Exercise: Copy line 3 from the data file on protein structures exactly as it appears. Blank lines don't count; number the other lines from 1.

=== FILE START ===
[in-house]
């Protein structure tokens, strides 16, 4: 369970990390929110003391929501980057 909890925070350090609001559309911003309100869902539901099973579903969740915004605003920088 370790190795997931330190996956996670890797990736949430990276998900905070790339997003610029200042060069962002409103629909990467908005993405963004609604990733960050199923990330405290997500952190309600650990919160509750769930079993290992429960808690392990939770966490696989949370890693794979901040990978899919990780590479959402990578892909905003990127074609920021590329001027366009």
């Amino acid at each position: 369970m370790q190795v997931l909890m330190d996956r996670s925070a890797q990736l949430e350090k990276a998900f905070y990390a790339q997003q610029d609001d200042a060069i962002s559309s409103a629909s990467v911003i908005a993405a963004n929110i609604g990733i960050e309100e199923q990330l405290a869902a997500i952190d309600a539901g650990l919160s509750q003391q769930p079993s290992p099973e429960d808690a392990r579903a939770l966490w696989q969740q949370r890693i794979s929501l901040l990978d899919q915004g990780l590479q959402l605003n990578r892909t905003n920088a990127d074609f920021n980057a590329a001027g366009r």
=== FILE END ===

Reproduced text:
């Amino acid at each position: 369970m370790q190795v997931l909890m330190d996956r996670s925070a890797q990736l949430e350090k990276a998900f905070y990390a790339q997003q610029d609001d200042a060069i962002s559309s409103a629909s990467v911003i908005a993405a963004n929110i609604g990733i960050e309100e199923q990330l405290a869902a997500i952190d309600a539901g650990l919160s509750q003391q769930p079993s290992p099973e429960d808690a392990r579903a939770l966490w696989q969740q949370r890693i794979s929501l901040l990978d899919q915004g990780l590479q959402l605003n990578r892909t905003n920088a990127d074609f920021n980057a590329a001027g366009r």